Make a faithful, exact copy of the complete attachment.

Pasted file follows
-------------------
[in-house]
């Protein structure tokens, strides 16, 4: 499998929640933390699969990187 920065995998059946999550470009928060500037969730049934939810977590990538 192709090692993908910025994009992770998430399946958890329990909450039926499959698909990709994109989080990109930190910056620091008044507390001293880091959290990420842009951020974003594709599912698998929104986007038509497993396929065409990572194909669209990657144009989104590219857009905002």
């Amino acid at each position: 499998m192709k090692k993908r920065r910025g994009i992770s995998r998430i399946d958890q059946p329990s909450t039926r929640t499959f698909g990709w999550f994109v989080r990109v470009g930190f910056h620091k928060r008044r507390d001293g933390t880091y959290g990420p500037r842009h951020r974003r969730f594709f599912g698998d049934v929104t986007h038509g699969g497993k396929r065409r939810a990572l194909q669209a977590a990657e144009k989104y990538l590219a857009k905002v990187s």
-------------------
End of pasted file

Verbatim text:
[in-house]
């Protein structure tokens, strides 16, 4: 499998929640933390699969990187 920065995998059946999550470009928060500037969730049934939810977590990538 192709090692993908910025994009992770998430399946958890329990909450039926499959698909990709994109989080990109930190910056620091008044507390001293880091959290990420842009951020974003594709599912698998929104986007038509497993396929065409990572194909669209990657144009989104590219857009905002």
């Amino acid at each position: 499998m192709k090692k993908r920065r910025g994009i992770s995998r998430i399946d958890q059946p329990s909450t039926r929640t499959f698909g990709w999550f994109v989080r990109v470009g930190f910056h620091k928060r008044r507390d001293g933390t880091y959290g990420p500037r842009h951020r974003r969730f594709f599912g698998d049934v929104t986007h038509g699969g497993k396929r065409r939810a990572l194909q669209a977590a990657e144009k989104y990538l590219a857009k905002v990187s």